Essay about The Problem Of Early Intervention

Essay about The Problem Of Early Intervention

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“Phenomenologically, Donny and Timmy were not growing up in a literate environment. Although they lived in a home situation in a city situated in a country that contained many forms and functions for print, they did not experience it. They did not notice it around them; they did not understand its uses. Their world functioned without written language” (Purcell-Gates, 1997, p. 58).


Donny attended Head Start for one year then went to first grade. At that time, kindergarten was not required. It would probably have been beneficial for Danny to attend kindergarten, but, since his parents couldn’t read and nobody told him about it they had no clue. It’s obvious that the importance of early intervention wasn’t recognized as much in the late 1980’s and early 1990’s. As of 2014, only 16 states required kindergarten attendance (U.S. Department of Education, 2014).

For a literate family, literacy begins in the home when parents read to their child and have books in the home. Reading aloud to children is a very important part of early literacy because it “encourages children to form a positive association with books and reading later in life” (Reach Out and Read, 2015). Both of Jenny’s parents could read but they didn’t graduate high school or teach their children the importance of literacy (Purcell-Gates, 1997, p. 166).

Culture Passage

“The teachers felt that the culture, as a whole, did not value education, that the parents did not know how to parent, and that the parents did not instill a desire for success” (Purcell-Gates, 1997, p. 37).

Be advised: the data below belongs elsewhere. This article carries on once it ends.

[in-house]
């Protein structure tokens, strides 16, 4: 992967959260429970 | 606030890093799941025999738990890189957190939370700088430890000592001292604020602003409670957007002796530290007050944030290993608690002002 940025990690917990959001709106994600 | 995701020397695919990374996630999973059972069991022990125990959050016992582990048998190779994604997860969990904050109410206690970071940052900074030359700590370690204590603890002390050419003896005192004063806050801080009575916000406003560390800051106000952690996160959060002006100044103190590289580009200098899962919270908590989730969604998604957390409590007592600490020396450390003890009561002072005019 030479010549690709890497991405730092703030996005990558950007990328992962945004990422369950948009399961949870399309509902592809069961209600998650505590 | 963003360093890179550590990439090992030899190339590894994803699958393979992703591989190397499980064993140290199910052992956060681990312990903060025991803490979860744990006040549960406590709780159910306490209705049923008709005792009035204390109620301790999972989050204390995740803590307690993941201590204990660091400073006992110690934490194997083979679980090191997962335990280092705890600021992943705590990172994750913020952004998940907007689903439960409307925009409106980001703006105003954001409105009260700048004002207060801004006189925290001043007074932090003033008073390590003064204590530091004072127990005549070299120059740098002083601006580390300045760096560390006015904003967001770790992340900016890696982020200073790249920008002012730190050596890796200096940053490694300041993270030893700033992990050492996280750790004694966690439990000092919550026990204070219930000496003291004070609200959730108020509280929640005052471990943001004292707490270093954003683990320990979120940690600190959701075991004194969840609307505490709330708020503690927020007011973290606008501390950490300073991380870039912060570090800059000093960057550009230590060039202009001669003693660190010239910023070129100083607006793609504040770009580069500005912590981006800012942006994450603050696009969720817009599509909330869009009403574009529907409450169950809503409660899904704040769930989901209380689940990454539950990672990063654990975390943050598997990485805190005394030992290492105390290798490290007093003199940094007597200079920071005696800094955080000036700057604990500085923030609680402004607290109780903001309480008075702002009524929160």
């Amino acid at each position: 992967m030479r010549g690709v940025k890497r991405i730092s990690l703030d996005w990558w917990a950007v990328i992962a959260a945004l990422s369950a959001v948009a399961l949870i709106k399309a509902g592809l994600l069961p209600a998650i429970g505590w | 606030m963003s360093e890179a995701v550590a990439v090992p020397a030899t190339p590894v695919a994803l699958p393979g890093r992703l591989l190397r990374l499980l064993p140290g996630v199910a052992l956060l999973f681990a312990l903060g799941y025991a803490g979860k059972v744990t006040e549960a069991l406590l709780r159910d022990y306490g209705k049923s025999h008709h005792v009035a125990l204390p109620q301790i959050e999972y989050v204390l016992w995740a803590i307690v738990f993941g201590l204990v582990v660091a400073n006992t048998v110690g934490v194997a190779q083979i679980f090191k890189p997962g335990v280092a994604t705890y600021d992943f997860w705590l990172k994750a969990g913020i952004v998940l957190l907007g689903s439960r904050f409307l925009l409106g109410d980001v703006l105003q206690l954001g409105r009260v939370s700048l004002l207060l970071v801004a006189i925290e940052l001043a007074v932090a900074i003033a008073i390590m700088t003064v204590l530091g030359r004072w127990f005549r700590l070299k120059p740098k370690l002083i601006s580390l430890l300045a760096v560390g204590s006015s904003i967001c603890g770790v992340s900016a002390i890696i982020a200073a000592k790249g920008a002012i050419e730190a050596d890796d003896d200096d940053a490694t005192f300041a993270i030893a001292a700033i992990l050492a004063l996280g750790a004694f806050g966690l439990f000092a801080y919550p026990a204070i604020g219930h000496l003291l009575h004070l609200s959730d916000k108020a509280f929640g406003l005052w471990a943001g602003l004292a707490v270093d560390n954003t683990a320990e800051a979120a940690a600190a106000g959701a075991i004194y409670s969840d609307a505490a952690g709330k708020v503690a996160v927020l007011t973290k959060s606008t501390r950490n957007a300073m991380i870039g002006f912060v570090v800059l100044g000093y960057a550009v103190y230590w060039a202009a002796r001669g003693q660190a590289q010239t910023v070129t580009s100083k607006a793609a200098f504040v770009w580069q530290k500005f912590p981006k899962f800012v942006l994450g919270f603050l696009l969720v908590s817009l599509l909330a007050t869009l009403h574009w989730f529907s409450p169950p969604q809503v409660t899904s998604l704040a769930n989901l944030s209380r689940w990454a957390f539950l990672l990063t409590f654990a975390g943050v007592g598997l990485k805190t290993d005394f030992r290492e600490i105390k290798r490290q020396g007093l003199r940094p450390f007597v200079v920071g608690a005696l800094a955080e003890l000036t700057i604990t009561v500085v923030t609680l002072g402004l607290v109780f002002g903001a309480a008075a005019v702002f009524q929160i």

I know there are some teachers out there who believe this way, that if the family doesn’t care, then why should they care so much? I know this because I 've heard teachers say it...


... middle of paper ...


...vested in their lives. By now, Donny and Timmy probably have children of their own and I’m curious to know whether their children are able to read. Prior to reading this book, I had never heard of urban Appalachians. This book taught me to always think about my students’ parents from my point of view and what would I want if I were a parent of one of my students. I’m glad Purcell-Gates decided to take a chance with Jenny, because she didn’t have to. This book shows that teachers can break the cycle of low literacy. Purcell-Gates mentions that “we are ready, at least on some levels, to reinvent our schools to achieve higher levels of attainment for all of our children” (Purcell-Gates, 1997, p. 190). Education has changed a lot since she wrote this book. I wonder if her views have changed or if she feels that schools are doing a much better job of meeting all students.

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